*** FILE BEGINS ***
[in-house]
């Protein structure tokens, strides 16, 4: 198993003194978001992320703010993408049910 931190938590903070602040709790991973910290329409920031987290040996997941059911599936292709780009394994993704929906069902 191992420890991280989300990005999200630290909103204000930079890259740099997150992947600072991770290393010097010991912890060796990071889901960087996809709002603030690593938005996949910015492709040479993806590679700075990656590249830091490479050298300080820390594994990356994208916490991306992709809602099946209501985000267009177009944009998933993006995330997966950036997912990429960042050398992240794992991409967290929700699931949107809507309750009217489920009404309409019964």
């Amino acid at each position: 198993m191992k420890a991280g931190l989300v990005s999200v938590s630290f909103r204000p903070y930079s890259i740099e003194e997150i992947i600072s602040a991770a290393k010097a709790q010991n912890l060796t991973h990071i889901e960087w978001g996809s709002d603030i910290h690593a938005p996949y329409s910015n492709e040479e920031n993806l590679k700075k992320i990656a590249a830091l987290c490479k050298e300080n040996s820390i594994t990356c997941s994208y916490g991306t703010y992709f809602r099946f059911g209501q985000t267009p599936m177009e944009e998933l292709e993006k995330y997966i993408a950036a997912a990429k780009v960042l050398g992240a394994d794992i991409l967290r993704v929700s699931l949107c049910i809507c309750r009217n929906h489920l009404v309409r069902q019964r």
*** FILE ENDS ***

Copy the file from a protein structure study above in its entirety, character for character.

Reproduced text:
[in-house]
């Protein structure tokens, strides 16, 4: 198993003194978001992320703010993408049910 931190938590903070602040709790991973910290329409920031987290040996997941059911599936292709780009394994993704929906069902 191992420890991280989300990005999200630290909103204000930079890259740099997150992947600072991770290393010097010991912890060796990071889901960087996809709002603030690593938005996949910015492709040479993806590679700075990656590249830091490479050298300080820390594994990356994208916490991306992709809602099946209501985000267009177009944009998933993006995330997966950036997912990429960042050398992240794992991409967290929700699931949107809507309750009217489920009404309409019964």
């Amino acid at each position: 198993m191992k420890a991280g931190l989300v990005s999200v938590s630290f909103r204000p903070y930079s890259i740099e003194e997150i992947i600072s602040a991770a290393k010097a709790q010991n912890l060796t991973h990071i889901e960087w978001g996809s709002d603030i910290h690593a938005p996949y329409s910015n492709e040479e920031n993806l590679k700075k992320i990656a590249a830091l987290c490479k050298e300080n040996s820390i594994t990356c997941s994208y916490g991306t703010y992709f809602r099946f059911g209501q985000t267009p599936m177009e944009e998933l292709e993006k995330y997966i993408a950036a997912a990429k780009v960042l050398g992240a394994d794992i991409l967290r993704v929700s699931l949107c049910i809507c309750r009217n929906h489920l009404v309409r069902q019964r």